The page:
Place your lead component through the hole. Touch the clean tip of your hot soldering iron to both the pad and the tip of the lead you want to solder to the PCB. Hold it there for one second so both components heat up.

Place about 1 to 3 mm of solder between the lead and the pad, where it will melt against the heated components.

Remove the solder wire from the pad, but continue to hold the tip of your soldering iron on the pad and the lead for another second. This will allow the solder to flow all the way around the pad and the lead to create a solid joint.

Remove the tip of your soldering iron and clean it on a wet sponge. Repeat on remaining pads and lead pins.

Clip pins with micro flush cutters to create a flush surface. 

Socket securely soldered in place.

Here’s an illustration to help you more clearly understand what was going on in the above steps.

What a Good and Bad Solder Joint Looks Like

A good solder joint totally covers the pad and surrounds the joint. If you looked at it under a microscope, it would look like a little volcano or mountain. 

If the solder 1) looks like a big metal blob, 2) doesn’t cover the pad, or 3) looks dull and cracky, you’ve got a bad joint. 

No worries if that’s the case! Just heat up the solder with your soldering iron and flick it off. Try again. Easy peasy. 

As mentioned above, soldering is pretty forgiving. As long as your solder joint looks roughly concave around the lead tip, you’ve got a good joint. 

Surface Mount Soldering

Some components you solder to a board are just soldered to the surface. They don’t go through a hole. 

Ryan shows us how to surface mount solder by surface mount soldering a capacitor to a PCB.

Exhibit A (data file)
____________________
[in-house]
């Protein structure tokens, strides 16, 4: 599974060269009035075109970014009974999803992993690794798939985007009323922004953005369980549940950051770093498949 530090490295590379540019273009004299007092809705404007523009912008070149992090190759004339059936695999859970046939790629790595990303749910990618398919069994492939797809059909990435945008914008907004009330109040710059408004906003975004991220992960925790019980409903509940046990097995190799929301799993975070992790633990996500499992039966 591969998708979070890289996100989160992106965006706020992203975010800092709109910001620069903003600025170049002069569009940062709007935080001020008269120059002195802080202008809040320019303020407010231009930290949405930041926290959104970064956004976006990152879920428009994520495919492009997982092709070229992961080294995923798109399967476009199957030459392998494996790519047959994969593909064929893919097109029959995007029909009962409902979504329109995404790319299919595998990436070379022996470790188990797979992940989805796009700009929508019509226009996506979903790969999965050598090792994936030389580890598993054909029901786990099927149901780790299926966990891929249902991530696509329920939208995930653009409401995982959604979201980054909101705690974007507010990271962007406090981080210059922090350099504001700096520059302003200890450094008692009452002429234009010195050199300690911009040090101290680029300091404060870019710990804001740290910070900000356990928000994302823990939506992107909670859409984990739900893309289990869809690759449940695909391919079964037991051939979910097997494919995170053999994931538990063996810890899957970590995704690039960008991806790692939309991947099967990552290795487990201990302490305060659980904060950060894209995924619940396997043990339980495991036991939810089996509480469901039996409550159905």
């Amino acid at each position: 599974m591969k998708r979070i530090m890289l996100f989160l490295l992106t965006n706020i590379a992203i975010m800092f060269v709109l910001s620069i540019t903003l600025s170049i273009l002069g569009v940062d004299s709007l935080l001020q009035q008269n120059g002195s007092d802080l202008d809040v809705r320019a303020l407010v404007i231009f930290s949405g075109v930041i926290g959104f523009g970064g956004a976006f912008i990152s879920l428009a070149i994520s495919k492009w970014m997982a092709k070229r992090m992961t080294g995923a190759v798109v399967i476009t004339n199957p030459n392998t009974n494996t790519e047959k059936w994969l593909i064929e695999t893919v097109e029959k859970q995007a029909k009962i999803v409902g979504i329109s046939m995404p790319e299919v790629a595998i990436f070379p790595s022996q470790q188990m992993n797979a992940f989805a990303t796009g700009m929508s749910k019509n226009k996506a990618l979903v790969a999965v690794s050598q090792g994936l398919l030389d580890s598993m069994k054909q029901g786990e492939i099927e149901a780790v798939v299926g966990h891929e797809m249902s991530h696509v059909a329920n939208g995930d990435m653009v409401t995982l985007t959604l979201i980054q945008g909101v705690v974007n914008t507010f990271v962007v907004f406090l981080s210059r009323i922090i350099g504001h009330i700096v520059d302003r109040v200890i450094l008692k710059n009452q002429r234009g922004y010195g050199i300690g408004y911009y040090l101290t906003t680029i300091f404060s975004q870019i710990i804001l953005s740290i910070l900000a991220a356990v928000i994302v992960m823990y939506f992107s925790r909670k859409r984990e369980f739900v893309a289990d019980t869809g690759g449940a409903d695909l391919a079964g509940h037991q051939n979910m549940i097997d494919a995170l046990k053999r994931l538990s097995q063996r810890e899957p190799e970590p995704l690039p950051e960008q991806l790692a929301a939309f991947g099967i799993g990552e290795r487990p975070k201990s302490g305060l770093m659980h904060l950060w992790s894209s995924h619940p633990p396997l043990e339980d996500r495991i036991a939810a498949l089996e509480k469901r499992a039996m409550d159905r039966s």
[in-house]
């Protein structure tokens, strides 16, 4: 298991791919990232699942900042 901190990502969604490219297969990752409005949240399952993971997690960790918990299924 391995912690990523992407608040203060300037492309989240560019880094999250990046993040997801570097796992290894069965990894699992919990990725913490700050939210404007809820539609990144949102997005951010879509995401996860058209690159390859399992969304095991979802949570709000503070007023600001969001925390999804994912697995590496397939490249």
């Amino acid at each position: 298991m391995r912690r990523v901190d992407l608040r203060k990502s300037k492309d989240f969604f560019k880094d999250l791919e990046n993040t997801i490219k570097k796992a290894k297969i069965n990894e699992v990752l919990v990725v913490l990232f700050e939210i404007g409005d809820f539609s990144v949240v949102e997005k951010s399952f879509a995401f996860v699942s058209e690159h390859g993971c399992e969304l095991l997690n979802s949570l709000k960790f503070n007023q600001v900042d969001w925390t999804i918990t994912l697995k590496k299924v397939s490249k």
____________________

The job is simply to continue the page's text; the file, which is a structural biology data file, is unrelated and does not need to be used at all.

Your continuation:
Place the tip of the soldering iron on a copper pad and heat it up. Then place a bit of solder on the pad and let it melt.

You’ll be left with a surface of solder covering the copper pad.

Place the capacitor you’re wanting to solder onto the solder-covered pad. Place the tip of the soldering iron to one side of the capacitor and hold for one second.

You’ve soldered one side. For a secure joint, you’ll want to solder the other side. 

Place the tip of the iron next to the capacitor and place a bit of solder in between the two. 

Wire Soldering

You can also use soldering to fuse two wires together. 

Using a wire stripper (or your micro flush cutters), strip about half an inch of plastic insulation away from the ends of both wires. 

Ryan likes to use these little roach clip things to hold one of the wires. It makes the job easier. 

Heat the end of one wire and coat it with solder. This is called “tinning” the wire. Also do that to the end of the other wire. 

Place wire tips together. Then press the tip of the soldering iron on both ends. The solder on both ends will melt. Remove the iron and hold wires in place so they can cool and fuse together. 

You can put electric tape around the exposed wire. Or you can put some heat shrink tube on one end of the wires before you solder them together. After you’ve soldered the wires together, slide the heat shrink tube over the exposed wires. You can use a lighter to heat up the tube and it will shrink around the newly-fused wire. 

Ryan used his hot air solder gun to do the job. A hot air soldering gun is used primarily for reworking surface-mounted components. It’s a nice tool to have as you get more advanced with your electrical projects.